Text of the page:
Tory MPs are earnestly appealing to Reform UK not to contest against them in the election.

Party leader Richard Tice claims that Nigel Farage will have an official role in Reform’s election campaign.
Terrified Conservative MPs are begging Reform UK not to run against them in the general election, according to the leader of the right-wing populist party.
Richard Tice also stated that Nigel Farage, who previously expressed his belief in leading the Conservative party within three years, will play a formal role in Reform’s election campaign.
The party announced on Wednesday that Ben Habib, its deputy leader, will run in the upcoming Wellingborough byelection, making it even more challenging for the Tories to defend a seat that Labour hopes to win for the first time since 1997.
However, Farage was not present at the event in central London, where there was a significant media presence. Tice insisted that Farage was committed to Reform.
“I am very confident that Nigel is committed. He is already our president. You could remove the honorary title and call him President Farage, alongside a potential President Trump,” said Tice.
Farage, who holds a dominant share in Reform and is listed as a “person with significant control” in Companies House, told The Guardian that he did not say he would attend the event.
“I am the honorary president. It was Richard’s show today. All I can say is: never say never,” he replied when asked about returning to assist Reform.
Farage declined to confirm whether he would appear on stage at an event in Doncaster in February, where Reform is expected to reveal their candidate list for the general election, but he acknowledged its significance.
Recent polls have shown support for Reform as high as 11%, and the party has pledged to contest every constituency in England, Scotland, and Wales, posing a threat to the Tories’ electoral prospects by erasing the majorities of numerous Rishi Sunak MPs.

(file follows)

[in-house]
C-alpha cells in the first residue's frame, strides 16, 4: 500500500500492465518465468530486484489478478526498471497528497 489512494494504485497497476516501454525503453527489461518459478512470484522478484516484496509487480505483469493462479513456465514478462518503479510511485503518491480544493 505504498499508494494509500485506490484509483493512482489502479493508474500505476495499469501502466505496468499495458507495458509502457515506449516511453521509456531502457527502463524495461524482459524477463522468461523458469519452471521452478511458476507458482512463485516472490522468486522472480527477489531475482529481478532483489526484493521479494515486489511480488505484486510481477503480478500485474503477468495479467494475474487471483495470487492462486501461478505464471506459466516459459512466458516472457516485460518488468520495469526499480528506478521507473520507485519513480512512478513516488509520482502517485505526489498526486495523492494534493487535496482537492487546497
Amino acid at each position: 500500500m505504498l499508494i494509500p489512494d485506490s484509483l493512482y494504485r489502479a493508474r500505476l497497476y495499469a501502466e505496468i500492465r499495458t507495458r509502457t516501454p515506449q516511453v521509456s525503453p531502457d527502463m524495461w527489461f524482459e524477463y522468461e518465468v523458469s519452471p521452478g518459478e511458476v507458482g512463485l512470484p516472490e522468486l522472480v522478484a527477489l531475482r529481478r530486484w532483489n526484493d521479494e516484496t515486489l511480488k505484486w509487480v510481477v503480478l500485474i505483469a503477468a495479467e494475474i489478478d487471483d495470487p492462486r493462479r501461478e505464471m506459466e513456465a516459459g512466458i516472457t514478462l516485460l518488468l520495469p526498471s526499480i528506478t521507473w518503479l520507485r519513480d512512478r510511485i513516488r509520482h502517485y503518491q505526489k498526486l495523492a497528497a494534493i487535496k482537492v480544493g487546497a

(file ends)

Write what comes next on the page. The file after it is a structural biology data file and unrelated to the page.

“The special pleading has already begun in the new year. ‘Oh, please don’t run here. Please refrain from running. I’m one of the good guys,'” Tice said, referring to the calls he claimed to receive regularly from Conservatives, as he reiterated that there would be no special deals with Rishi Sunak’s party under any circumstances.
The Tories secured a majority in 2019 after Reform’s previous incarnation, the Brexit party, chose not to field candidates against them in the 317 seats won by the Conservatives in 2017, in exchange for Boris Johnson’s commitment to leave the EU by 2020 and pursue a Canada-style trade deal.
Tice did not disclose the number of Tory MPs or councillors he was in conversation with, but emphasized that it was a significant number. He also claimed that many disgruntled Tory donors were talking to him.
During the press conference, where he criticized the Conservatives’ taxation policies and record levels of immigration, Tice mentioned that Tory deputy chairman Lee Anderson was concerned that Reform would make him lose his job. Reform previously denied allegations of offering financial incentives to MPs to defect, including claims that Anderson was offered a substantial sum of money last month.
The Conservatives responded on Wednesday through their party chairman Richard Holden, who stated that a vote for Reform “will only strengthen Labour’s hand”.
“The Conservative government is focused on making long-term decisions for the country – stopping illegal immigration, reducing inflation, and cutting taxes. If voters desire real action for a brighter future, the Conservatives are the only choice,” he added.

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